Beef Sukiyaki


3 tablespoons suet or peanut oil
6 scallions cut into 1" slices
10 shiitake mushrooms - (abt 8 oz)
8 ounces Chinese cabbage thinly sliced
4 ounces snow peas
2 tablespoons sugar
pound top sirloin, prime or choice grade very thinly sliced
cup sake
2 cups beef stock or more as necessary
8 ounces firm tofu
1 bn trefoil - (3 oz of leaves)
Short-grain sticky rice


Cook the noodles al dente according to the package directions. Rinse under cold water and cut into 2-inch lengths.
Heat half of the suet in a large heavy saute pan or wok over medium-high heat until it begins to melt. Cooking the ingredients in 2 batches, add half of the scallions, mushrooms, cabbage, and snow peas, and toss to coat with hot fat. Stir in half of the sugar and caramelize the vegetables for about 2 minutes. Push the vegetables to the side and add some of the beef in 1 layer, sear until browned on all sides, about 1 to 2 minutes, and then push it aside as it cooks and add more of the beef until you have used half of it; do not overcook.
Add 1/4 cup each of sake and soy sauce, about 1 cup of the stock, and half of the tofu. Bring to a boil. Turn down the heat to medium-low, add half of the noodles and trefoil, and simmer briefly, until the vegetables are just cooked, about 2 to 3 minutes. Keep warm while you prepare the second batch, repeating the process. Serve in warm bowls with the rice on the side.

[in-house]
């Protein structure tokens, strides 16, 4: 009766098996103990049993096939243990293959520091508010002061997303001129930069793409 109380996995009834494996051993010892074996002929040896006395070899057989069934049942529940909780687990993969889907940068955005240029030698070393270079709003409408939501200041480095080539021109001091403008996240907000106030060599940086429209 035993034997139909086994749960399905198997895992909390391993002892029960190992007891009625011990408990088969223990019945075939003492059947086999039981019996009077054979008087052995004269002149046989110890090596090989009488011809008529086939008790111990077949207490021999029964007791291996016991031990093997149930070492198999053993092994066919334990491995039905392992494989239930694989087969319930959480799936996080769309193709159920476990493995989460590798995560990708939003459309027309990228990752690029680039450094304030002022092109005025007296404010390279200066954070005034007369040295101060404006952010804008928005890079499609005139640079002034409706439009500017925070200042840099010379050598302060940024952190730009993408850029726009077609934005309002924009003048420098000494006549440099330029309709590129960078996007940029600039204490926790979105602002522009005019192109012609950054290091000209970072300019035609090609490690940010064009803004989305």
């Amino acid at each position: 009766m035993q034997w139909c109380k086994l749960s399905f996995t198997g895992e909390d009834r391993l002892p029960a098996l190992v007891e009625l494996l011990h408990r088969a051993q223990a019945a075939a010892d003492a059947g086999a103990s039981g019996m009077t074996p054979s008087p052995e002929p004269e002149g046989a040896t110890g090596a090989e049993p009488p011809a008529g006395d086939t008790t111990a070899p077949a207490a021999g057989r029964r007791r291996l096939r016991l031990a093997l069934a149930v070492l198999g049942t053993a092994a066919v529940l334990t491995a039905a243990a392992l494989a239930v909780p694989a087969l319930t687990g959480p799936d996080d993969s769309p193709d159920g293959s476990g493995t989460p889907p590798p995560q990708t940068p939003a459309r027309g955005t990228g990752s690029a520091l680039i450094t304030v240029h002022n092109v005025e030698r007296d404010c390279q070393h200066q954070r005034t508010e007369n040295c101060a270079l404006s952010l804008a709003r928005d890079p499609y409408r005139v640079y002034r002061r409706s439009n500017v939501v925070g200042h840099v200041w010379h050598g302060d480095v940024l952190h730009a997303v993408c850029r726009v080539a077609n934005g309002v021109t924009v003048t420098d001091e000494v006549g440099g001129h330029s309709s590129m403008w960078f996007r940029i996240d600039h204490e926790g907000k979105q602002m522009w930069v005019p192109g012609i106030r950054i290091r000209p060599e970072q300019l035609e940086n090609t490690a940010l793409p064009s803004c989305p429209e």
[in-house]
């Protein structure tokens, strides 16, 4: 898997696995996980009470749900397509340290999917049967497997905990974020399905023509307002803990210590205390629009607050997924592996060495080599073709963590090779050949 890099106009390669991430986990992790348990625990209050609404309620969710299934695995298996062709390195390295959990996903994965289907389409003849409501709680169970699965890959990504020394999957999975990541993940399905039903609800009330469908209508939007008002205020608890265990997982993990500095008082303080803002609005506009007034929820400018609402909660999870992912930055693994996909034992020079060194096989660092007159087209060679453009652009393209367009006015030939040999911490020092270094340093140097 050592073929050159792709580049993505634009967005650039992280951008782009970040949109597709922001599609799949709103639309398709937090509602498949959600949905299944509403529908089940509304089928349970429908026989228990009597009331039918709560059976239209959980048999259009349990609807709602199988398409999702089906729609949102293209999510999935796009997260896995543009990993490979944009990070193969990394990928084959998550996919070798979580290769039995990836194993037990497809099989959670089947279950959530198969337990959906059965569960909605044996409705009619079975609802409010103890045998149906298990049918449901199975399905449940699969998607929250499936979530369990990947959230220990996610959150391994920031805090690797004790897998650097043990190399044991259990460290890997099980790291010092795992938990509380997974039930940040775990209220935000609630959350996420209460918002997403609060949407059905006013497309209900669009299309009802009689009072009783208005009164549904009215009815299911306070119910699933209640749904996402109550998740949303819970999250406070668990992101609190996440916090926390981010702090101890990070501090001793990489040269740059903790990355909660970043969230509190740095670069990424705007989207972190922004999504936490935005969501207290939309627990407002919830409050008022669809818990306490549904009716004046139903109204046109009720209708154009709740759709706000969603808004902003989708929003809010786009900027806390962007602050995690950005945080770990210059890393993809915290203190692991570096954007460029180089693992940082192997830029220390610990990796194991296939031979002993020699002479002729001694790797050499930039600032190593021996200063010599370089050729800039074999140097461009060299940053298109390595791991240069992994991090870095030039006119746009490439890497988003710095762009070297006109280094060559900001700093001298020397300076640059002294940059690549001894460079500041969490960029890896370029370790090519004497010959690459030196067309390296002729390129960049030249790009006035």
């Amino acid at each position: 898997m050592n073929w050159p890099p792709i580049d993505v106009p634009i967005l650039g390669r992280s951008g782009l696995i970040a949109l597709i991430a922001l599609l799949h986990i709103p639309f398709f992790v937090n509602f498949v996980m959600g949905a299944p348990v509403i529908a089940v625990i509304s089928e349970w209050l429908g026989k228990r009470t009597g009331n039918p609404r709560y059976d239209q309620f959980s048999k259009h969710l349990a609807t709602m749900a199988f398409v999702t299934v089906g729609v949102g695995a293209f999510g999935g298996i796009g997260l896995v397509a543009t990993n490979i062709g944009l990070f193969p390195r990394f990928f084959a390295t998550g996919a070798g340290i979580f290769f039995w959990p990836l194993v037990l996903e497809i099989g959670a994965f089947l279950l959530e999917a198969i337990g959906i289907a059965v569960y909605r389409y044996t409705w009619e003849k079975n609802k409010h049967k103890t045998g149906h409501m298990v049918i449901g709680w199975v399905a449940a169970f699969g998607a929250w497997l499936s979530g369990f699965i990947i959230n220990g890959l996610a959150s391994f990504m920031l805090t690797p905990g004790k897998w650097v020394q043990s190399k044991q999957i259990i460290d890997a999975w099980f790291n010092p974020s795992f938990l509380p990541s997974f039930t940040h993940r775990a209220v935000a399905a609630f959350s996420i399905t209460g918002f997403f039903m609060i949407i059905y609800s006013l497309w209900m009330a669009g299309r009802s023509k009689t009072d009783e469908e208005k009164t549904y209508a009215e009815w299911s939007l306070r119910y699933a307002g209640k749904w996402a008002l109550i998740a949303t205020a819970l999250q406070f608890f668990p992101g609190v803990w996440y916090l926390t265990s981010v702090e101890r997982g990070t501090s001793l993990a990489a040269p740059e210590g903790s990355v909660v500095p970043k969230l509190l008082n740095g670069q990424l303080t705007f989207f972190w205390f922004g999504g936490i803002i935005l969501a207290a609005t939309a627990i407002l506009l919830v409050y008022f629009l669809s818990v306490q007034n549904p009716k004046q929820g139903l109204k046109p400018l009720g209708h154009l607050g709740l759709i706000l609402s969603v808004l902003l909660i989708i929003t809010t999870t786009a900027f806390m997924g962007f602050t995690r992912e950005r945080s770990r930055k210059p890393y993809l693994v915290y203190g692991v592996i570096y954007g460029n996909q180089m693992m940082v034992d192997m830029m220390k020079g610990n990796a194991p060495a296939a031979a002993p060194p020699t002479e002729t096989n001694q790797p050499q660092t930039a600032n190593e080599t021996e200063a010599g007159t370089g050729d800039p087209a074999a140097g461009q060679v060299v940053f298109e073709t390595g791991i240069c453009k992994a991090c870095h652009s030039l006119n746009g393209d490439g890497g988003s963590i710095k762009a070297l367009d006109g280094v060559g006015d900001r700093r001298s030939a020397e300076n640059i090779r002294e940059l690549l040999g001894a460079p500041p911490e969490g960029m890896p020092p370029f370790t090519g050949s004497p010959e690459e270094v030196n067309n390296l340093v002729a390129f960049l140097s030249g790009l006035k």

Suet is a little-used ingredient these days, but it gives the dish a richness that the oil does not. Traditionally, raw egg is used with sukiyaki, as a dip; it cooks immediately on contact with the hot food. However, due to health concerns, the egg is often omitted and it is not recommended if you are preparing the dish in your kitchen to bring to the table. If you prefer to omit the tofu, add more beef or vegetables.
This recipe yields 4 servings.
Comments: Sukiyaki is a Japanese stir-fry that is traditionally prepared at the table in a special pan. Guests use chopsticks to serve themselves out of the pan or to cook the meat in the simmering broth, as with fondue.
This recipe has been adapted so that it can be prepared quickly in your kitchen. It uses trefoil, a member of the parsley family, which has a long thin stem with many 3-pointed leaves. It has a light flavor somewhat similar to sorrel or celery. Trefoil can be found in some Asian markets but if it is not available, use 3 ounces of sorrel or spinach.




1.0 servings


Wednesday, February 10, 2010 - 7:21pm



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